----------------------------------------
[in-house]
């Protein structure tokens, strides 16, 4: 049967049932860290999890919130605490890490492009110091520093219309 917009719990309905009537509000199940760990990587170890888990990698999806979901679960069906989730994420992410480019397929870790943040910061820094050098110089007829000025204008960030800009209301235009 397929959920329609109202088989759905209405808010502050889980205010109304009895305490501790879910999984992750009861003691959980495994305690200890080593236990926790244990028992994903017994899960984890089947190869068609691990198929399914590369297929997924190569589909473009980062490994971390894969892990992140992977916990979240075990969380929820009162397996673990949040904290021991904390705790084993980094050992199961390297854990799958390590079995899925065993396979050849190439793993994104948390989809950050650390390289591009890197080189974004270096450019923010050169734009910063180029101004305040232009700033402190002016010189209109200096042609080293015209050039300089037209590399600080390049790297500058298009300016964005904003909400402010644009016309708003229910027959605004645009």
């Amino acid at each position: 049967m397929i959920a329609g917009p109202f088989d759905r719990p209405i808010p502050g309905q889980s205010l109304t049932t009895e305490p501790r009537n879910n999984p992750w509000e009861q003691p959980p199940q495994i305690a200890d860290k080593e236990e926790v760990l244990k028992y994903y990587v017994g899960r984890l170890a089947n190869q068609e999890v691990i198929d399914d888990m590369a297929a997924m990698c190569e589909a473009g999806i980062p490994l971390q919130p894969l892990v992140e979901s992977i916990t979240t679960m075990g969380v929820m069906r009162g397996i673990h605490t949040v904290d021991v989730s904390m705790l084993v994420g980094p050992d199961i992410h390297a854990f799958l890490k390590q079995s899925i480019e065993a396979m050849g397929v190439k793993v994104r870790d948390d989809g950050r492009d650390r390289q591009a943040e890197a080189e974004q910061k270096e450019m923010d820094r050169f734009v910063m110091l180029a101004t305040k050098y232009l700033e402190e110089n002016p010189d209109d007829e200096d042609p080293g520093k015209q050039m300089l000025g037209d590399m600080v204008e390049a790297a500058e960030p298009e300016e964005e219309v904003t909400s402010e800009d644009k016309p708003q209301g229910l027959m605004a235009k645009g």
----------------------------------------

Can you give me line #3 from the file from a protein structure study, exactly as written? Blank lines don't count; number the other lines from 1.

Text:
């Amino acid at each position: 049967m397929i959920a329609g917009p109202f088989d759905r719990p209405i808010p502050g309905q889980s205010l109304t049932t009895e305490p501790r009537n879910n999984p992750w509000e009861q003691p959980p199940q495994i305690a200890d860290k080593e236990e926790v760990l244990k028992y994903y990587v017994g899960r984890l170890a089947n190869q068609e999890v691990i198929d399914d888990m590369a297929a997924m990698c190569e589909a473009g999806i980062p490994l971390q919130p894969l892990v992140e979901s992977i916990t979240t679960m075990g969380v929820m069906r009162g397996i673990h605490t949040v904290d021991v989730s904390m705790l084993v994420g980094p050992d199961i992410h390297a854990f799958l890490k390590q079995s899925i480019e065993a396979m050849g397929v190439k793993v994104r870790d948390d989809g950050r492009d650390r390289q591009a943040e890197a080189e974004q910061k270096e450019m923010d820094r050169f734009v910063m110091l180029a101004t305040k050098y232009l700033e402190e110089n002016p010189d209109d007829e200096d042609p080293g520093k015209q050039m300089l000025g037209d590399m600080v204008e390049a790297a500058e960030p298009e300016e964005e219309v904003t909400s402010e800009d644009k016309p708003q209301g229910l027959m605004a235009k645009g």